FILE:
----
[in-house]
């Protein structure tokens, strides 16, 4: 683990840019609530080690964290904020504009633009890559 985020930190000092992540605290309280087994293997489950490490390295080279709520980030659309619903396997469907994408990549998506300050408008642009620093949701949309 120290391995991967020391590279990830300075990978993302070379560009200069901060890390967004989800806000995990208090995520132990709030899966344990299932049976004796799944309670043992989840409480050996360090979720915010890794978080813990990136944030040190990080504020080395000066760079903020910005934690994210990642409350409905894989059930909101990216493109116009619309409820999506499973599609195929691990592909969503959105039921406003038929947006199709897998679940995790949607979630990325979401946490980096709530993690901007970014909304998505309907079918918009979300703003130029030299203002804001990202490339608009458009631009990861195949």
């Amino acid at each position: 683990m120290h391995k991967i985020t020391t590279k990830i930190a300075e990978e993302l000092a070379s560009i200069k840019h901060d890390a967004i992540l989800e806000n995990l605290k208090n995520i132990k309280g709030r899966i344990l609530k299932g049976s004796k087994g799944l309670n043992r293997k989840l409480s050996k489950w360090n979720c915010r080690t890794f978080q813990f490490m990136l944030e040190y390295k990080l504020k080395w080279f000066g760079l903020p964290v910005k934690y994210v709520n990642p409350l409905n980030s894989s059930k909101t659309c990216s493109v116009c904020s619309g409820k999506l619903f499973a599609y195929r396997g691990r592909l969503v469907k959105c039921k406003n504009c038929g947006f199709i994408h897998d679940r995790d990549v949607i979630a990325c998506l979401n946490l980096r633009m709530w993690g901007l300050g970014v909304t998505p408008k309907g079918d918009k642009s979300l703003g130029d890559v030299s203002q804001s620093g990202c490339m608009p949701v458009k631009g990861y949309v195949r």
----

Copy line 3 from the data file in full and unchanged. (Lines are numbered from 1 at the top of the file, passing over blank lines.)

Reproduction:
């Amino acid at each position: 683990m120290h391995k991967i985020t020391t590279k990830i930190a300075e990978e993302l000092a070379s560009i200069k840019h901060d890390a967004i992540l989800e806000n995990l605290k208090n995520i132990k309280g709030r899966i344990l609530k299932g049976s004796k087994g799944l309670n043992r293997k989840l409480s050996k489950w360090n979720c915010r080690t890794f978080q813990f490490m990136l944030e040190y390295k990080l504020k080395w080279f000066g760079l903020p964290v910005k934690y994210v709520n990642p409350l409905n980030s894989s059930k909101t659309c990216s493109v116009c904020s619309g409820k999506l619903f499973a599609y195929r396997g691990r592909l969503v469907k959105c039921k406003n504009c038929g947006f199709i994408h897998d679940r995790d990549v949607i979630a990325c998506l979401n946490l980096r633009m709530w993690g901007l300050g970014v909304t998505p408008k309907g079918d918009k642009s979300l703003g130029d890559v030299s203002q804001s620093g990202c490339m608009p949701v458009k631009g990861y949309v195949r």